Inglorious mudstones

Because they succumb to erosion easily, mudrocks do not outcrop well, except on the coast or in arid lands.  Often they show little if any stratification that field workers can distinguish from the partings imparted by compaction and dewatering, which make shales from them.  Yet they are repositories of a great deal of information (see Earth Pages archives – Methane hydrate – more evidence for the ‘greenhouse’ time bomb).  In hand specimen their two main components, silt-sized quartz grains (<62 microns) and clay minerals (>4 microns) only become distinguishable by chewing!  They are irresolvable using optical microscopes, and detailed work needs scanning electron microscopy.

Silt to clay proportions in mudrocks are variable. The first is generally taken as an indicator of suspended debris from land masses and its proximity to where the mud accumulated.  The more clay, the further muds were from exposed continents, or so sedimentologists used to assume.   That approach has taken a hard knock from some recent detailed work on Devonian mudrocks (Schieber, J. et al., 2000.  Diagenetic origin of quartz silt in mudstones and implications for silica cycling.  Nature, v.  406 31 August 2000, p 981-985).

Jurgen Schrieber of the University of Texas (Arlington), Dave Krinsley of the University of Oregon and Lee Riciputi of the Oak Ridge National Laboratory in Tennessee used scanning electron microscopy, cathodoluminescence and ion-probe techniques to discriminate between detrital quartz grains and those formed by precipitation of silica from pore water in the original muds.  Those grains that do not luminesce probably formed by silica solution and reprecipitation, and the Devonian mudrocks contain mainly non-luminescent quartz grains.  Oxygen isotope ratios from individual grains confirm this in situ origin.  The researchers had no reason to suspect that their Devonian samples would give such results, and assumptions based on silt to clay ratios from any mudrock are now in doubt.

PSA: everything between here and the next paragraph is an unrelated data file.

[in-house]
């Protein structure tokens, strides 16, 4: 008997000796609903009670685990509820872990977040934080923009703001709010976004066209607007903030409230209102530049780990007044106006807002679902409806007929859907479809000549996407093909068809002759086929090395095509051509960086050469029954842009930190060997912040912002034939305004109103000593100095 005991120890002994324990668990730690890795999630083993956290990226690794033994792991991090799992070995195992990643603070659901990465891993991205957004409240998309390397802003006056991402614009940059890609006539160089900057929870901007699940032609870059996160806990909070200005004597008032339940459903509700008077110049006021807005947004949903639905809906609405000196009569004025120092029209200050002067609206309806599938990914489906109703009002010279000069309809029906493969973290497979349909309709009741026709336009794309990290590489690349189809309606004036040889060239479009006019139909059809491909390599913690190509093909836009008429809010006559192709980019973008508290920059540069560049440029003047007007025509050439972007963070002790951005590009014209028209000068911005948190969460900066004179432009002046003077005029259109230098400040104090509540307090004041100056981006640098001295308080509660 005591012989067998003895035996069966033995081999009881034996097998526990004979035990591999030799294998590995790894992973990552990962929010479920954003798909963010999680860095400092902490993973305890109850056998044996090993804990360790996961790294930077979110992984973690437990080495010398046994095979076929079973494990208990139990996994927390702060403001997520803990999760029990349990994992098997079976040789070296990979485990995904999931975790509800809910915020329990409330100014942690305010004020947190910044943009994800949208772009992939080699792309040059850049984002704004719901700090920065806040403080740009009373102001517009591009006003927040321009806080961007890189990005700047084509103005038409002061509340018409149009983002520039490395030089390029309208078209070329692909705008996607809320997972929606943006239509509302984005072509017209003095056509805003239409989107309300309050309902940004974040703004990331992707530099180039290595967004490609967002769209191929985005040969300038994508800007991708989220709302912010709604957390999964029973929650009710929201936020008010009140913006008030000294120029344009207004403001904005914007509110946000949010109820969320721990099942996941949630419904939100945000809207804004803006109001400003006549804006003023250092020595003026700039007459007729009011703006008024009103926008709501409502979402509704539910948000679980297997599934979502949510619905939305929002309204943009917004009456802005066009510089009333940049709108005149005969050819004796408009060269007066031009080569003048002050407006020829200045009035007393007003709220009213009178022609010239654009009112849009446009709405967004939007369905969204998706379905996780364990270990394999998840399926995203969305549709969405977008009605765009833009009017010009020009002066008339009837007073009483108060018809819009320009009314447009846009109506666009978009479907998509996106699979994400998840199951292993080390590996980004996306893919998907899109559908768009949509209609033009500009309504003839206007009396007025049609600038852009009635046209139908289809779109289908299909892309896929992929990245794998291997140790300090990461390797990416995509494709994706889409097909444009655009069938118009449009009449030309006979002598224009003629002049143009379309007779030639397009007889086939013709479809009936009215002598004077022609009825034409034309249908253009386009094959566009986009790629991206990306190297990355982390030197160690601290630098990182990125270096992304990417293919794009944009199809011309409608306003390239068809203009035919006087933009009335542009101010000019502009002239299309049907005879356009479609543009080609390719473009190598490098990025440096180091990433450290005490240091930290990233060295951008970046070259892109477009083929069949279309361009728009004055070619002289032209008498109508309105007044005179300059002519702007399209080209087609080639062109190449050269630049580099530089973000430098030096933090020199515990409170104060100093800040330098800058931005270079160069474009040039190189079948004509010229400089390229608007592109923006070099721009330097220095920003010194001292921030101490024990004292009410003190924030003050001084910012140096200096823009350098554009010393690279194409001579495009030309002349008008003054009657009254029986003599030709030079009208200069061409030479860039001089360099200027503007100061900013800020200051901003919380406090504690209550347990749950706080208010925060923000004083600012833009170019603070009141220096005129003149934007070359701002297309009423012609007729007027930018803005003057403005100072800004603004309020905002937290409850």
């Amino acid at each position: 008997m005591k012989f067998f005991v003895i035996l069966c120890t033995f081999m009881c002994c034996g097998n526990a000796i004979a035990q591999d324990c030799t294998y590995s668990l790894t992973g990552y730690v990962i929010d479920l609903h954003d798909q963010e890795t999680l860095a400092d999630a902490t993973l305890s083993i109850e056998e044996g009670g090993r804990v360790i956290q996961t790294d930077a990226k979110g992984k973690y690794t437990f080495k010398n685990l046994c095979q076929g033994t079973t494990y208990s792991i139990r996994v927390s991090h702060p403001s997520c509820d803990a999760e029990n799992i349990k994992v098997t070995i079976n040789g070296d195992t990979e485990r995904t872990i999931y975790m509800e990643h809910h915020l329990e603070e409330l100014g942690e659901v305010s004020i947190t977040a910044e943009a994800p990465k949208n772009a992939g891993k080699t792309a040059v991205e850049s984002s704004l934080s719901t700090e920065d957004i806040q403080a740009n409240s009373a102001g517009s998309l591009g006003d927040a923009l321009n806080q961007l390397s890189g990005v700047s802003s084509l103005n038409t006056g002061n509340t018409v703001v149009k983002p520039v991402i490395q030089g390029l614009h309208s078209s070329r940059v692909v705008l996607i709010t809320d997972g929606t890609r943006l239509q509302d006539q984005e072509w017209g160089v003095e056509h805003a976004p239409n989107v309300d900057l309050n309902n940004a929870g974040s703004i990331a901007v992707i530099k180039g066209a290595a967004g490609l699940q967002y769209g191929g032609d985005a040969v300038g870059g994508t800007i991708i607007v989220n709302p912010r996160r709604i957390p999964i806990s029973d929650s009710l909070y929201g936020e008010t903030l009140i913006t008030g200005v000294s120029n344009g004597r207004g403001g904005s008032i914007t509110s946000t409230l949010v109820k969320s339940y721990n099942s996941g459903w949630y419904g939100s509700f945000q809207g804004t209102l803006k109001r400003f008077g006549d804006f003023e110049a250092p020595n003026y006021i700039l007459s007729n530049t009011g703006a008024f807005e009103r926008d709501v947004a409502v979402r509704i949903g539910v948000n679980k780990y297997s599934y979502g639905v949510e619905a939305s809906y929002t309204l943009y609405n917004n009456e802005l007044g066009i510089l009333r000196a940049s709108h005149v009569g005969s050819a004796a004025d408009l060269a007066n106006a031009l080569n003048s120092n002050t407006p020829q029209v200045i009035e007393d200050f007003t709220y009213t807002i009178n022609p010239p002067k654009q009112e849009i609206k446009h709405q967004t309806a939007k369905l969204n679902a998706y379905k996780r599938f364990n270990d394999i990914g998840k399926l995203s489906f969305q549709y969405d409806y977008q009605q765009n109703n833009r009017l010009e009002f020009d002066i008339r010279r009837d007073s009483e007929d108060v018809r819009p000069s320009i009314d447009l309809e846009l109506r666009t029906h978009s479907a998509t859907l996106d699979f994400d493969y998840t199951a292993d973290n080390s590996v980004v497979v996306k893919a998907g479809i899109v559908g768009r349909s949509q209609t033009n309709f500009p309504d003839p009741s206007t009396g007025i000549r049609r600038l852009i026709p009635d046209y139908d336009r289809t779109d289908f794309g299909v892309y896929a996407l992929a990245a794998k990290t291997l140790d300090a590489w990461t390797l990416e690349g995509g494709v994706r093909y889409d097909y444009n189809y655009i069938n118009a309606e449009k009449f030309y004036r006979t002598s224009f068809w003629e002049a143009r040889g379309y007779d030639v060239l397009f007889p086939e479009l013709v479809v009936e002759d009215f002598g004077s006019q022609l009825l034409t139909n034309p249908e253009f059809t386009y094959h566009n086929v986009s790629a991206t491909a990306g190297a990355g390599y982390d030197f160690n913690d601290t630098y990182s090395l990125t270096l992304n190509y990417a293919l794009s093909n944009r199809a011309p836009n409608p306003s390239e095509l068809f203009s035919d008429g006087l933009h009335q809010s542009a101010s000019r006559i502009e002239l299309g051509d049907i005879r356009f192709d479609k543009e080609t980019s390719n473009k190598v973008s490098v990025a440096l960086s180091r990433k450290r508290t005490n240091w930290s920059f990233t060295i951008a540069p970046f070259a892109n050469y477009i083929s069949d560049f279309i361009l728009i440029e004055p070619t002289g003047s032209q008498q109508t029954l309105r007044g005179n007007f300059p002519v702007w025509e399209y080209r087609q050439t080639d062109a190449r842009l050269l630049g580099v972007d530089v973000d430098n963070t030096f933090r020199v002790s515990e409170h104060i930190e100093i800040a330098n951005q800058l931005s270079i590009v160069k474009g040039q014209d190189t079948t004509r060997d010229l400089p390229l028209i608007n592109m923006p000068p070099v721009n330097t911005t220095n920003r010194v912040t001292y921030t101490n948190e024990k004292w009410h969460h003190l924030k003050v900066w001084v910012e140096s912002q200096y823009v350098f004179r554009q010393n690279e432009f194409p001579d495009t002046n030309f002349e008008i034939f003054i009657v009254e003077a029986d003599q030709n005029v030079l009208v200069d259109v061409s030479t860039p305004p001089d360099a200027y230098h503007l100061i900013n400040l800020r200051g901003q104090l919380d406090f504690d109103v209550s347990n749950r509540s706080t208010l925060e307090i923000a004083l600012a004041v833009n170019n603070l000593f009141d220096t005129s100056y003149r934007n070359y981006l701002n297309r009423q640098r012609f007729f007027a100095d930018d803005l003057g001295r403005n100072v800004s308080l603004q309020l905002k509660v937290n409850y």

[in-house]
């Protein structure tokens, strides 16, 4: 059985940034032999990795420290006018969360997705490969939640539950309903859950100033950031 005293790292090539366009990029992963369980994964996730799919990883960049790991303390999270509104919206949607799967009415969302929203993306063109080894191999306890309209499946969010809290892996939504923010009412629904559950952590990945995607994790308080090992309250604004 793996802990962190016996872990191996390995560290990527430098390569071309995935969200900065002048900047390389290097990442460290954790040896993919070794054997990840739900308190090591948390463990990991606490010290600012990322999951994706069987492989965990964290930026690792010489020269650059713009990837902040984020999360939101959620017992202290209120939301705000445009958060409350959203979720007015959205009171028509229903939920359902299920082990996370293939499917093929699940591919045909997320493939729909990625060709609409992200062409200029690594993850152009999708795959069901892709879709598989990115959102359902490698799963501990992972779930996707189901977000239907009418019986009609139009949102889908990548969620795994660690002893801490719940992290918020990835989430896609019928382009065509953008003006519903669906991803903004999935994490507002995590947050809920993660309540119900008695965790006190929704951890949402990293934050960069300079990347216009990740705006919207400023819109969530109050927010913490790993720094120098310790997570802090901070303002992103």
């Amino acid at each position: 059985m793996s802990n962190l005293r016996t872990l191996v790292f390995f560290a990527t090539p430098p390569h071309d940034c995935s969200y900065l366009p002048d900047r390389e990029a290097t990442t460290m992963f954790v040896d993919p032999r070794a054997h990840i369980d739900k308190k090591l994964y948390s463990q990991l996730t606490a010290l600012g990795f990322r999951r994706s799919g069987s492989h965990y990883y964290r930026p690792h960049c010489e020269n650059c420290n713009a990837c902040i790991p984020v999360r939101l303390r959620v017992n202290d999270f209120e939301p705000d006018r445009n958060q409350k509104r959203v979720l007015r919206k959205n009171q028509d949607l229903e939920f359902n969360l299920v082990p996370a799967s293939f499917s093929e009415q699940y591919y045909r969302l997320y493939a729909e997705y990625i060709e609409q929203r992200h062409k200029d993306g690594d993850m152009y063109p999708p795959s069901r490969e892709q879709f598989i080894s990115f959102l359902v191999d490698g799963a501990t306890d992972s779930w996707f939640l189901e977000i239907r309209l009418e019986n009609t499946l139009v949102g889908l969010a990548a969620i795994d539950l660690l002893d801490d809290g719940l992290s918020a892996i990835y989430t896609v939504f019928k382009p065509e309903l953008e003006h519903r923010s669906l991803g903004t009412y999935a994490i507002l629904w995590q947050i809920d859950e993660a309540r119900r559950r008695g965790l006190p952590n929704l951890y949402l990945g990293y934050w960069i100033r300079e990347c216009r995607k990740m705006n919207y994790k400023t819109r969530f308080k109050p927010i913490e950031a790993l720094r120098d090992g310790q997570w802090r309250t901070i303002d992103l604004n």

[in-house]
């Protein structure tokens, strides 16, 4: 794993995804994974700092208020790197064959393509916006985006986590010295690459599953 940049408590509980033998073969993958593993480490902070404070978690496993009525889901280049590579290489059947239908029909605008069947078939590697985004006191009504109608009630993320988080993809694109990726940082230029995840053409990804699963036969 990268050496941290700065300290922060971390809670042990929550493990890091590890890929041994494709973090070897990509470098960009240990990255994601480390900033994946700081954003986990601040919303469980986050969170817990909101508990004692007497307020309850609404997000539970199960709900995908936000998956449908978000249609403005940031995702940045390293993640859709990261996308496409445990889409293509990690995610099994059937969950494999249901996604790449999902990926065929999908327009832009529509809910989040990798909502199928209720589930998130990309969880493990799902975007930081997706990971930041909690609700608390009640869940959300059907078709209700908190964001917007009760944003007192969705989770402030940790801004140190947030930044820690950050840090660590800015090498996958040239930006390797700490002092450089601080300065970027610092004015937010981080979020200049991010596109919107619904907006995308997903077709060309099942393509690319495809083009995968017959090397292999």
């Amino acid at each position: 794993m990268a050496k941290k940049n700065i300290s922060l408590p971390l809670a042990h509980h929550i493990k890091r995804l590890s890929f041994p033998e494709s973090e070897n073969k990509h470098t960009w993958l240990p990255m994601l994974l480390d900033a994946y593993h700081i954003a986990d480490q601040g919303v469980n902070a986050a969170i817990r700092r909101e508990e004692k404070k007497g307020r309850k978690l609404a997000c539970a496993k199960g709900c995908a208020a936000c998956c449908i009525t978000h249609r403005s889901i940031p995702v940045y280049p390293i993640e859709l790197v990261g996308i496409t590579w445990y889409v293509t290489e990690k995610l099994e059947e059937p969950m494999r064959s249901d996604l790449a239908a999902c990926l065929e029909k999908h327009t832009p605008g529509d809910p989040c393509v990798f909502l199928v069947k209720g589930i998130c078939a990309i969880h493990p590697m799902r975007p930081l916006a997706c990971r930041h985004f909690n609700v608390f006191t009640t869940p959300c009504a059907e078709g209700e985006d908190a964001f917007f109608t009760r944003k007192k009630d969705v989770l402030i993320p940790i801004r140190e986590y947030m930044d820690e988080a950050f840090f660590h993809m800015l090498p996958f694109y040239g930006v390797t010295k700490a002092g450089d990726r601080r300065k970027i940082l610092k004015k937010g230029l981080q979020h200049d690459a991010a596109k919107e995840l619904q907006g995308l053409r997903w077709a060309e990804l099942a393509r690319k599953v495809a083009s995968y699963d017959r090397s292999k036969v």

Worse still, silt in ocean-floor muds, cores of which form the linchpin for Pleistocene climate studies, has been a rough and ready way of estimating wind speeds as climate shifted from glacial to interglacial conditions.  These silts could be precipitates too, and the variations in their proportions may stem from changes in the delivery of dissolved silica from land to the oceans.

See also:  Kemp, A.  2000.   Probing the memory of mud.  Nature, v. 406 31 August 2000, p 951-953


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